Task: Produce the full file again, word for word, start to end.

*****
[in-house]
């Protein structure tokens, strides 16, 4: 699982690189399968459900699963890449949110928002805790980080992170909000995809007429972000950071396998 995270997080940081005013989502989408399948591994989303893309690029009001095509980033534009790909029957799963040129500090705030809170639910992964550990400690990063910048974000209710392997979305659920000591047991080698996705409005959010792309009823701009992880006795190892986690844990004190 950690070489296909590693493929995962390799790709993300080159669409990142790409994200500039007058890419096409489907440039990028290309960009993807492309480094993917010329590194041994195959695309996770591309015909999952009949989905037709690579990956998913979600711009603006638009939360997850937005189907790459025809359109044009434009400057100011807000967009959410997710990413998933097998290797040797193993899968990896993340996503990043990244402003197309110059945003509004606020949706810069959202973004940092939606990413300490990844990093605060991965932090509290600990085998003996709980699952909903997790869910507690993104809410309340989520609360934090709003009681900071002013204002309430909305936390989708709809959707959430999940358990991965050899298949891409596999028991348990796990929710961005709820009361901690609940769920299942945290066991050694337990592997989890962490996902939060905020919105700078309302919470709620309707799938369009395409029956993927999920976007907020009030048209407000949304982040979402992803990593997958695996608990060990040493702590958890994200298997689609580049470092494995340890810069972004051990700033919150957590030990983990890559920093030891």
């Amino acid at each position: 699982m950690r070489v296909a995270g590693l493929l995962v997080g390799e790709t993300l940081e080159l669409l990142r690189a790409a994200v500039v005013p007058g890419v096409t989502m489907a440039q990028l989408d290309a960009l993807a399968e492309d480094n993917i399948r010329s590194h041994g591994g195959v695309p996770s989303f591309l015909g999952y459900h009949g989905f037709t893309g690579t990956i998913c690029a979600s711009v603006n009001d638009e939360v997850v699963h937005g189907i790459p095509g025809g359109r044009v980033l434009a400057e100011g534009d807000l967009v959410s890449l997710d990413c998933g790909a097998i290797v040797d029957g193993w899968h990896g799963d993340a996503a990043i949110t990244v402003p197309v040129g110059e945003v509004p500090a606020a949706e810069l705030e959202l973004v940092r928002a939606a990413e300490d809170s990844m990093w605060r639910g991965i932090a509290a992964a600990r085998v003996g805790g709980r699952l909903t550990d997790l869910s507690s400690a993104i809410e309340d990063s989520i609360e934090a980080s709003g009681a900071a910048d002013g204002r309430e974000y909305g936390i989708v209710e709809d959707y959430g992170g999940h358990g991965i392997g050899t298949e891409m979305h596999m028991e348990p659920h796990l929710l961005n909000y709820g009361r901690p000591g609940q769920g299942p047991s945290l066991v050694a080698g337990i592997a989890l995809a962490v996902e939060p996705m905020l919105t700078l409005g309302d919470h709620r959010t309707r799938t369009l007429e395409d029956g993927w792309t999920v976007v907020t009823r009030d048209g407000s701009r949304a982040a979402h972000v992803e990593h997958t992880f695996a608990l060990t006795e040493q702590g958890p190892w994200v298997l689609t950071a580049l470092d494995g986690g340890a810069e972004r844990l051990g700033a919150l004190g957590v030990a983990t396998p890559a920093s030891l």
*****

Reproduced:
[in-house]
């Protein structure tokens, strides 16, 4: 699982690189399968459900699963890449949110928002805790980080992170909000995809007429972000950071396998 995270997080940081005013989502989408399948591994989303893309690029009001095509980033534009790909029957799963040129500090705030809170639910992964550990400690990063910048974000209710392997979305659920000591047991080698996705409005959010792309009823701009992880006795190892986690844990004190 950690070489296909590693493929995962390799790709993300080159669409990142790409994200500039007058890419096409489907440039990028290309960009993807492309480094993917010329590194041994195959695309996770591309015909999952009949989905037709690579990956998913979600711009603006638009939360997850937005189907790459025809359109044009434009400057100011807000967009959410997710990413998933097998290797040797193993899968990896993340996503990043990244402003197309110059945003509004606020949706810069959202973004940092939606990413300490990844990093605060991965932090509290600990085998003996709980699952909903997790869910507690993104809410309340989520609360934090709003009681900071002013204002309430909305936390989708709809959707959430999940358990991965050899298949891409596999028991348990796990929710961005709820009361901690609940769920299942945290066991050694337990592997989890962490996902939060905020919105700078309302919470709620309707799938369009395409029956993927999920976007907020009030048209407000949304982040979402992803990593997958695996608990060990040493702590958890994200298997689609580049470092494995340890810069972004051990700033919150957590030990983990890559920093030891």
């Amino acid at each position: 699982m950690r070489v296909a995270g590693l493929l995962v997080g390799e790709t993300l940081e080159l669409l990142r690189a790409a994200v500039v005013p007058g890419v096409t989502m489907a440039q990028l989408d290309a960009l993807a399968e492309d480094n993917i399948r010329s590194h041994g591994g195959v695309p996770s989303f591309l015909g999952y459900h009949g989905f037709t893309g690579t990956i998913c690029a979600s711009v603006n009001d638009e939360v997850v699963h937005g189907i790459p095509g025809g359109r044009v980033l434009a400057e100011g534009d807000l967009v959410s890449l997710d990413c998933g790909a097998i290797v040797d029957g193993w899968h990896g799963d993340a996503a990043i949110t990244v402003p197309v040129g110059e945003v509004p500090a606020a949706e810069l705030e959202l973004v940092r928002a939606a990413e300490d809170s990844m990093w605060r639910g991965i932090a509290a992964a600990r085998v003996g805790g709980r699952l909903t550990d997790l869910s507690s400690a993104i809410e309340d990063s989520i609360e934090a980080s709003g009681a900071a910048d002013g204002r309430e974000y909305g936390i989708v209710e709809d959707y959430g992170g999940h358990g991965i392997g050899t298949e891409m979305h596999m028991e348990p659920h796990l929710l961005n909000y709820g009361r901690p000591g609940q769920g299942p047991s945290l066991v050694a080698g337990i592997a989890l995809a962490v996902e939060p996705m905020l919105t700078l409005g309302d919470h709620r959010t309707r799938t369009l007429e395409d029956g993927w792309t999920v976007v907020t009823r009030d048209g407000s701009r949304a982040a979402h972000v992803e990593h997958t992880f695996a608990l060990t006795e040493q702590g958890p190892w994200v298997l689609t950071a580049l470092d494995g986690g340890a810069e972004r844990l051990g700033a919150l004190g957590v030990a983990t396998p890559a920093s030891l």